Study Shows Multiple Infliximab Biosimilar Switches are Effective for Patients with IBD


A study in Scotland found that multiple successive changes from originator infliximab to biosimilars effective and safe for patients with irritable bowel disease (IBD), irrespective of the number of switches (single, double, and triple).

Multiple successive switches from originator infliximab (Remicade) to biosimilars were safe and effective in patients with inflammatory bowel disease (IBD), regardless of the number of infliximab switches (single, double, and triple), according to a study1 in the United European Gastroenterology Journal. IBD is an umbrella term for ulcerative colitis and Crohn disease.

This study was conducted because there is scarce data on multiple switching, though it is known that switching from originator infliximab to biosimilar infliximab is safe and effective. “In the present economic climate with multiple biosimilars available at competitive prices, data about multiple biosimilar switches is of increasing importance,” said the researchers.

An IBD unit in Edinburgh had previously undertaken 3 switch programs as biosimilar prices dropped: originator infliximab to CT-P13 (sold as Remsima in Europe) in 2016; CT-P13 to SB2 (sold as Renflexis) in 2020; and SB2 to CT-P13 in 2021.

The primary endpoint of the current study was to assess CT-P13 persistence after an elective switch from SB2 in 297 patients. Secondary endpoints comprised persistence stratified by the number of biosimilar switches (single, double, and triple), safety, and effectiveness.

Patients were included in the study if they had 3 doses of SB2.

Of the total, 196 patients had Crohn disease (66%) and 101 had IBD (34%). They were followed for a median of 7.5 months (interquartile range, 6.8-8.1 months).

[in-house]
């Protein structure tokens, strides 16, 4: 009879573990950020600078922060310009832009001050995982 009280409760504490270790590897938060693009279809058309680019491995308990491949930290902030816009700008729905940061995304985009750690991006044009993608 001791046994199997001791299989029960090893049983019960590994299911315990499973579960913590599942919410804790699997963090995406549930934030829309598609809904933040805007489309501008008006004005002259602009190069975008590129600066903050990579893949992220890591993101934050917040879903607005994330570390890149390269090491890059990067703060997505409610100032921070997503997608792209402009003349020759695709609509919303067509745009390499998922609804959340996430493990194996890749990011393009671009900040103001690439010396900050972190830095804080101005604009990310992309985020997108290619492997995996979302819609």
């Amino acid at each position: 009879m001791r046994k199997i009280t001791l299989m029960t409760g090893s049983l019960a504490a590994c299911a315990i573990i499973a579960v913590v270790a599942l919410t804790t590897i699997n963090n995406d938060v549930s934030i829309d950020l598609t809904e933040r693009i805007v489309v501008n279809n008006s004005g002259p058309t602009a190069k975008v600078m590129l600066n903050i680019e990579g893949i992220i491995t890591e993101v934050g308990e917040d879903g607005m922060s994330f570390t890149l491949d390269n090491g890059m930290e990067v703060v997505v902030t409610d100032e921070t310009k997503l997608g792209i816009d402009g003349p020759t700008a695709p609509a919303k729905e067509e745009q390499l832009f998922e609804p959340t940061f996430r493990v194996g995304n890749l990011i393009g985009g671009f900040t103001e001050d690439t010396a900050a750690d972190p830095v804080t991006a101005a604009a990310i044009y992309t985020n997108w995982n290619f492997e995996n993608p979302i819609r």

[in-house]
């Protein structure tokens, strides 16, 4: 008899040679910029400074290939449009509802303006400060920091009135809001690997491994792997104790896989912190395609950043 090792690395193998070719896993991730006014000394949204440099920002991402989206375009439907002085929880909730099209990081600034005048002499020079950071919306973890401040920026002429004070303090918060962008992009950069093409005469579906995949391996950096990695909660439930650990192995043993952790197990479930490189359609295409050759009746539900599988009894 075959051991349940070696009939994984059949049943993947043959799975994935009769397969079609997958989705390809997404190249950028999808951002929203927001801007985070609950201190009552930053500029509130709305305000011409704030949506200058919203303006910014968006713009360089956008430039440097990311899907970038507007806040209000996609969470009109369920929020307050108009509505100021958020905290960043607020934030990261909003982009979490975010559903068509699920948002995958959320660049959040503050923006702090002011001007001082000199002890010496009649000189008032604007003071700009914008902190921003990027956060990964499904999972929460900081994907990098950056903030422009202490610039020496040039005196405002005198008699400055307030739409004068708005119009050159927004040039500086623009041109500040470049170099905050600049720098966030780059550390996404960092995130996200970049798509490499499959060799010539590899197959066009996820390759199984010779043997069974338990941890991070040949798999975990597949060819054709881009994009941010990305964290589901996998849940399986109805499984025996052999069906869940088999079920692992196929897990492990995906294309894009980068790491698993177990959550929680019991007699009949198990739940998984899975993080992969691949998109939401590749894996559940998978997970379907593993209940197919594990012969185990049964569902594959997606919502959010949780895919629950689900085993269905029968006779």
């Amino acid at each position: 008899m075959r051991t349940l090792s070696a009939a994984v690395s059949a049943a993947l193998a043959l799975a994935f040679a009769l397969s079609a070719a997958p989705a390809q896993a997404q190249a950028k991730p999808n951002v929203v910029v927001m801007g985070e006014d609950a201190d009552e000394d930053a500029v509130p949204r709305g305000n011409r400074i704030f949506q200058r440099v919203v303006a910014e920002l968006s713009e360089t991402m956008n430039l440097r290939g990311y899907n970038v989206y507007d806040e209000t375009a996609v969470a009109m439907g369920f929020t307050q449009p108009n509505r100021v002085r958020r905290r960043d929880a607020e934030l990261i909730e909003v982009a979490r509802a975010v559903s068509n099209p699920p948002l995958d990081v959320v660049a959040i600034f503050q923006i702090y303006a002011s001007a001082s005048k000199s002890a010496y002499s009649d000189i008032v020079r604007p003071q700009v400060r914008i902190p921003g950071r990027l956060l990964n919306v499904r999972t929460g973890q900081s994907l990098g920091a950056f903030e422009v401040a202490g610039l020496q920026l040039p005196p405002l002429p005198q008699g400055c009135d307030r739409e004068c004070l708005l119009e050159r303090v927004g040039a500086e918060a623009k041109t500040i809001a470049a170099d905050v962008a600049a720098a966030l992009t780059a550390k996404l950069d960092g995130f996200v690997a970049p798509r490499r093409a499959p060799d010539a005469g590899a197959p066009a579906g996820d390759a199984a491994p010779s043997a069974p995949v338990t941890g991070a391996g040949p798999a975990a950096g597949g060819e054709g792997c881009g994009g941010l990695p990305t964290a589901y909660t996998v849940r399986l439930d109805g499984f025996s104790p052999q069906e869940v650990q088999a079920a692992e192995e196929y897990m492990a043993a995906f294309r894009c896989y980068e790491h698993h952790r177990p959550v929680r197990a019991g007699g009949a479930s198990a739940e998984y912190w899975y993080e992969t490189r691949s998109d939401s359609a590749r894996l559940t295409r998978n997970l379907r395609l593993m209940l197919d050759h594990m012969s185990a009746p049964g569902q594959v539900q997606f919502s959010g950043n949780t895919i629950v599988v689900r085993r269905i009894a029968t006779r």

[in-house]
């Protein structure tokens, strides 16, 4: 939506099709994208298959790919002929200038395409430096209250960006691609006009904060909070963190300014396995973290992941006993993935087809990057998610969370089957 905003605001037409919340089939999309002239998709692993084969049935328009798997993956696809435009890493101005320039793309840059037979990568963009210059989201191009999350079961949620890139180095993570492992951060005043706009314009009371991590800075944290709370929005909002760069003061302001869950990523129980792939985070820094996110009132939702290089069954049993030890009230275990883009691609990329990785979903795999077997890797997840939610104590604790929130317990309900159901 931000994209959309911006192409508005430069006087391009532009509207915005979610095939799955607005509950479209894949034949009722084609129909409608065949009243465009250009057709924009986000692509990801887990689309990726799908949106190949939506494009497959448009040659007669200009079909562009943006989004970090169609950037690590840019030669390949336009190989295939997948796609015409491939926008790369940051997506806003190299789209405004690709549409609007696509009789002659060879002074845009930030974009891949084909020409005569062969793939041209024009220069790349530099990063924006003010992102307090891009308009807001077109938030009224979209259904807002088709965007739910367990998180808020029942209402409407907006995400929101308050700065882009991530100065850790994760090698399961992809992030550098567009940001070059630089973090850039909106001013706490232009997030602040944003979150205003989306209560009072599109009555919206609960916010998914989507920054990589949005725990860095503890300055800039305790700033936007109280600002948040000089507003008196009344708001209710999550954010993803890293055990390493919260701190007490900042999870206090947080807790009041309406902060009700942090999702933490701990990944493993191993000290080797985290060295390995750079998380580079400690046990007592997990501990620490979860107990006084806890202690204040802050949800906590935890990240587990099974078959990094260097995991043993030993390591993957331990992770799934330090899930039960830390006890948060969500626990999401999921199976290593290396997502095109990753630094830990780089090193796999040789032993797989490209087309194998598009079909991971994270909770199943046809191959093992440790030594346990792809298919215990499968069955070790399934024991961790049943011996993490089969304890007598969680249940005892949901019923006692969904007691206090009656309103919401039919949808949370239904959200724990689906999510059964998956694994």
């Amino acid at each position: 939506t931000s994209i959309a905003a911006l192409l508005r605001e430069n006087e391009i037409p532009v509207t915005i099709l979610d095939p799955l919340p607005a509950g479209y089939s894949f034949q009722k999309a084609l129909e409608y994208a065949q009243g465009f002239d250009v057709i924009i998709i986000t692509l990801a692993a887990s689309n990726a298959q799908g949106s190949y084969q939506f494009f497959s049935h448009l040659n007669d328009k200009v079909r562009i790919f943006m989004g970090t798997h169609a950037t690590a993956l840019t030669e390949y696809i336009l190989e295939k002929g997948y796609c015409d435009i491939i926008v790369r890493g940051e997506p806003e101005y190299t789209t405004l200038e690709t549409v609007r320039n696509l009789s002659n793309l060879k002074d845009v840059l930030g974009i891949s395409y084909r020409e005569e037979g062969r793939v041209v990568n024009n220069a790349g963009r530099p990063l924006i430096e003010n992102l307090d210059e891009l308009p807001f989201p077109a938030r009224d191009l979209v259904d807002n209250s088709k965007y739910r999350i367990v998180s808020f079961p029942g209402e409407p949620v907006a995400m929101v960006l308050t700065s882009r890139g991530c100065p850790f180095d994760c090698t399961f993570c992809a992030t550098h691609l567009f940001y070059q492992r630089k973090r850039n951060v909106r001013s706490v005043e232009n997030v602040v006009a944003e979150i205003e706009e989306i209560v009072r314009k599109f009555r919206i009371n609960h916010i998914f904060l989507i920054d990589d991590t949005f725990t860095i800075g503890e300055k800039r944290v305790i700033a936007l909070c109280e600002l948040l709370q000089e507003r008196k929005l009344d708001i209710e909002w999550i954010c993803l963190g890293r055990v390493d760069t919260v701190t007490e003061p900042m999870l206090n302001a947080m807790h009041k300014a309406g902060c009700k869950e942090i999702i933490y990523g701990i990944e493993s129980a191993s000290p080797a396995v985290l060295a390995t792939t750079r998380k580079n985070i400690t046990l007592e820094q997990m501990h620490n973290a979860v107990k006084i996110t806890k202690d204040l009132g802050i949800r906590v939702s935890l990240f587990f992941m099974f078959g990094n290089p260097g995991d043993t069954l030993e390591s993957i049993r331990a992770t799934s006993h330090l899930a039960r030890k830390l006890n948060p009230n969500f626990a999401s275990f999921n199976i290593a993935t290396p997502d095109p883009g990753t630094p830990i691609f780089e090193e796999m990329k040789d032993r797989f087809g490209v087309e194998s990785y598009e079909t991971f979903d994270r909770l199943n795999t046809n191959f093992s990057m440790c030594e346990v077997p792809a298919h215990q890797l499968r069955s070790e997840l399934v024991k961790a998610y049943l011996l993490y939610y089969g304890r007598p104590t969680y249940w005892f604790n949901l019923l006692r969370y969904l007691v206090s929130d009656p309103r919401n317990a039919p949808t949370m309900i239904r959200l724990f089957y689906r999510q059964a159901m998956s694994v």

Patient demographics and IBD characteristics were obtained from electronic medical health records.

Data collection included clinical disease activity, C-reactive protein (CRP) levels, fecal calprotectin, infliximab trough/antibody levels, and drug survival.

The switch to CT-P13 from SB2 was the third, second, and first infliximab change for 67/297 (22.5%), 138/297 (46.5%), and 92/297 (31%) of the cohort, respectively.

Nearly 91% of patients stayed on infliximab during follow-up. Switch number was not independently associated with infliximab persistence after adjusting for cofounders.

Remission rates were comparable at baseline, week 12, and week 24 as measured by clinical disease activity, CRP level, and fecal biomarker level.

Researchers said that the duration of infliximab, rather than the number of biosimilar switches, are an independent predictor for infliximab persistence. They also added that duration and number of switches are correlated, saying that this might be explained by the known disconnect between symptoms and active inflammation in IBD and by collinearity in the multivariable model.

In 5 patients, 6 adverse events were reported, and included psoriatic reaction, squamous cell carcinoma of the tonsil, arthralgia, severe COVID-19 infection necessitating intensive care unit (ICU) hospitalization, heart failure necessitating ICU admission, and mild skin reaction. Three of the adverse events were defined as severe, leading to drug discontinuation.

While immunogenicity has been a concern in biosimilar switching, the researchers noted this study and past research has not found this to be the case when involving multiple switching.

This is the first study analyzing the efficacy and safety of 3 successive switches in patients with IBD receiving infliximab, the authors said. Some limitations of the study were that the study design did not include a control arm that continued SB2, hindering the comparison of effectiveness and safety between groups. Baseline characteristics were not comparable between subgroups (ie, different duration), and there was some missing data that may have resulted in a conservative estimate of effectiveness outcomes.

The researchers concluded that multiple successive switches from originator infliximab to biosimilars appear effective and safe, regardless of the number of switches. Importantly, these results can contribute to saving health care costs.

“These findings are of major socioeconomic importance, especially in low and middle‐income countries where the access to healthcare may be limited,” they said.

This article originally appeared on AJMC.


1. Gros B, Plevris N, Constantine-Cooke N, et al. Multiple infliximab biosimilar switches appear to be safe and effective in a real-world inflammatory bowel disease cohort. United European Gastroenterol J. 2023;11(2):179-188. doi:10.1002/ueg2.12357
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